Sequential reactions consist of linked reactions in which the product of the first reaction becomes the substrate of a second reaction. Sequential reactions occur in industrially important processes, such as the chlorination of methane. A generalized series of three sequential reactions was analyzed in order to determine the times at which each chemical species reaches its maximum. To determine the concentration of each species as a function of time, the differential rate laws for each species were solved. The solution of each gave the concentration curve of the chemical species. The concentration curves of species A1 and A2 possessed discreet maxima, which were determined through slope-analysis. The concentration curve of the final product, A3, did not possess a discreet maximum, but rather approached a finite limit.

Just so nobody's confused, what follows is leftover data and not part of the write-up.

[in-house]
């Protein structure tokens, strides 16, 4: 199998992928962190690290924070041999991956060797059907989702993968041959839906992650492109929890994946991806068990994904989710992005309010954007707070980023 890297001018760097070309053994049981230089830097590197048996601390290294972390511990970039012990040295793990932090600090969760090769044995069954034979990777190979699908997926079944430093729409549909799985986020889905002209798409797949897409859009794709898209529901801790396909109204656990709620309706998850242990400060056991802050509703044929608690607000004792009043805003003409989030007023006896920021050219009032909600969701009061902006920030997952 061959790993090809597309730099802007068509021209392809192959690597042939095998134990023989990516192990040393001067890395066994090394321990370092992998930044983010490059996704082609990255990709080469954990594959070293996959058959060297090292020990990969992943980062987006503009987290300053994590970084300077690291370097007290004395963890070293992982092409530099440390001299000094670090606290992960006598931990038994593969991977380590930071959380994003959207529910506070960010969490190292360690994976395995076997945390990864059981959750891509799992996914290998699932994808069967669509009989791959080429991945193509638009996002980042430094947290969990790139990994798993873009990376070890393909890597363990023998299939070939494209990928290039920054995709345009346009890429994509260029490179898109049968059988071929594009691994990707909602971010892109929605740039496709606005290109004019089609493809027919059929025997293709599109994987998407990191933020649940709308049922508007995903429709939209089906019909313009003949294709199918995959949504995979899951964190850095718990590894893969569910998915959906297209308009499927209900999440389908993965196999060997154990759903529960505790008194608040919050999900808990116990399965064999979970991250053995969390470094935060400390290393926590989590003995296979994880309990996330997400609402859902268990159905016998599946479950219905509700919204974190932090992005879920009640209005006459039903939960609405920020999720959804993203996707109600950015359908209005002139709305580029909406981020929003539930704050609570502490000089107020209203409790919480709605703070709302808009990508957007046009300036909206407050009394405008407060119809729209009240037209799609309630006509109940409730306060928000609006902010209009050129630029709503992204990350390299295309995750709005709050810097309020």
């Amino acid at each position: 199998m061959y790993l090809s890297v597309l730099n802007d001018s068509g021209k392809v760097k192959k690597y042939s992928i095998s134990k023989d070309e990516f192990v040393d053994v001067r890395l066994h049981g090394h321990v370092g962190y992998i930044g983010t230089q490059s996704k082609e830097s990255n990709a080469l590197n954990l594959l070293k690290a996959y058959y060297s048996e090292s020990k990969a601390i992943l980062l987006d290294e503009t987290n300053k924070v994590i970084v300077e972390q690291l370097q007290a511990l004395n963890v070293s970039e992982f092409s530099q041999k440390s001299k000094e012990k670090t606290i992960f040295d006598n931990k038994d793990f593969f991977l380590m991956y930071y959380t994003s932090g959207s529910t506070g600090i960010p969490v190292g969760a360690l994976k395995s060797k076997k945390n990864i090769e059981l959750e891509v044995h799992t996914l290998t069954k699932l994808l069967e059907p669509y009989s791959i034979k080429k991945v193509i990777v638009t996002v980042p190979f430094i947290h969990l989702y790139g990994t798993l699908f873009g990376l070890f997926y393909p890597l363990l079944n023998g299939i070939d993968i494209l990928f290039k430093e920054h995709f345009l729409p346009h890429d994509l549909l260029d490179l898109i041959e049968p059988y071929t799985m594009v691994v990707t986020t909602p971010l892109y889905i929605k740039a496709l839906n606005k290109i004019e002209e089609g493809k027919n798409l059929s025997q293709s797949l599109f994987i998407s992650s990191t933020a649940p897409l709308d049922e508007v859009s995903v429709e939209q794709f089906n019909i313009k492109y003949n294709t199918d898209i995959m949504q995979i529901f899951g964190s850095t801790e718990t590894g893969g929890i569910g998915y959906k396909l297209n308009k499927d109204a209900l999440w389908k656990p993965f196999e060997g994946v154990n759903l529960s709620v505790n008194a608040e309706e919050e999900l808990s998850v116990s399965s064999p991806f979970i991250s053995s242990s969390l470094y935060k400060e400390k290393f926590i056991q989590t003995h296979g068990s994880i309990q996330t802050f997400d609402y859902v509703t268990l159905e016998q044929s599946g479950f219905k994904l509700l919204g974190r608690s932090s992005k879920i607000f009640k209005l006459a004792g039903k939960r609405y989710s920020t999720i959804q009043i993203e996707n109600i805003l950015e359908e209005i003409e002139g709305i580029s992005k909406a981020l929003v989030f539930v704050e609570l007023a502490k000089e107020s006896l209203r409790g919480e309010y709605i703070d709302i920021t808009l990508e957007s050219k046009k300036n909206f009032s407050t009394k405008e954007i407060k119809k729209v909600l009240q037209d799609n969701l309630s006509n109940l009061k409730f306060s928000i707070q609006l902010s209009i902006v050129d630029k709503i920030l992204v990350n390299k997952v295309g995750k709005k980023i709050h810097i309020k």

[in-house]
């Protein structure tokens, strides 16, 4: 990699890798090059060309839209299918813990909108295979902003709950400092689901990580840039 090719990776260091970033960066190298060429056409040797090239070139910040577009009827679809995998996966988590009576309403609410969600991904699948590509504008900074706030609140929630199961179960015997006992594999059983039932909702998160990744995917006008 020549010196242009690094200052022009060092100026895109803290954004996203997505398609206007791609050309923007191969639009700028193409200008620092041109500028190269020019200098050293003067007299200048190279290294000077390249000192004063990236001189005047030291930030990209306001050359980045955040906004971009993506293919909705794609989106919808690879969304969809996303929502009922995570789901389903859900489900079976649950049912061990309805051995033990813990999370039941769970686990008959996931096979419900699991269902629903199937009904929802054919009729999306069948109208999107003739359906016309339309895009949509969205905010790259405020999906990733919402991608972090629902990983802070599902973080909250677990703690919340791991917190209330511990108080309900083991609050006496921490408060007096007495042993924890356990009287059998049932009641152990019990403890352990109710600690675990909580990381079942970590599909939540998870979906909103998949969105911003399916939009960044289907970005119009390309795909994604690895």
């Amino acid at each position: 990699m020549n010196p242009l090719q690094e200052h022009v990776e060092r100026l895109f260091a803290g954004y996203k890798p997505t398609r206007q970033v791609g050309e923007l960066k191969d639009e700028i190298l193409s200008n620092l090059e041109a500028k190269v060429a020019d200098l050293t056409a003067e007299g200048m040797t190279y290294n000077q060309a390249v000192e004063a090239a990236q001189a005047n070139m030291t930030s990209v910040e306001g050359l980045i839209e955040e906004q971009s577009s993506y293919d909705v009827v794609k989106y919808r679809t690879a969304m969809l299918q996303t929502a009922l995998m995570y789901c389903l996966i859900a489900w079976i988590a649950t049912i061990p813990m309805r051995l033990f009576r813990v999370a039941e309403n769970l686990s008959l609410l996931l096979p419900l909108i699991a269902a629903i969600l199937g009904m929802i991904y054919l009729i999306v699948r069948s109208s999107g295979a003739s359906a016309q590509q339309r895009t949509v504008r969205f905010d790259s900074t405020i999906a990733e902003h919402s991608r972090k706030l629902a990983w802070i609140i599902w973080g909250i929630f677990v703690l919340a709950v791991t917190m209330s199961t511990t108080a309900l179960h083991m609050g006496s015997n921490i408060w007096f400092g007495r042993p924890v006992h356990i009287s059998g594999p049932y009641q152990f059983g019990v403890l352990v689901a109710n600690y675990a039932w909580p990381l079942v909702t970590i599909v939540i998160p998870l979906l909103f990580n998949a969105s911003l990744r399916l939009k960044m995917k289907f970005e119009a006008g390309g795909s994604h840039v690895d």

"The Progression of Sequential Reactions,"
Undergraduate Journal of Mathematical Modeling: One + Two:
2, Article 5.
DOI: http://dx.doi.org/10.5038/2326-36188.8.131.52 Available at: http://scholarcommons.usf.edu/ujmm/vol2/iss2/5
Razvan Teodorescu, Mathematics and Statistics
Scott Campbell, Chemical & Biomedical Engineering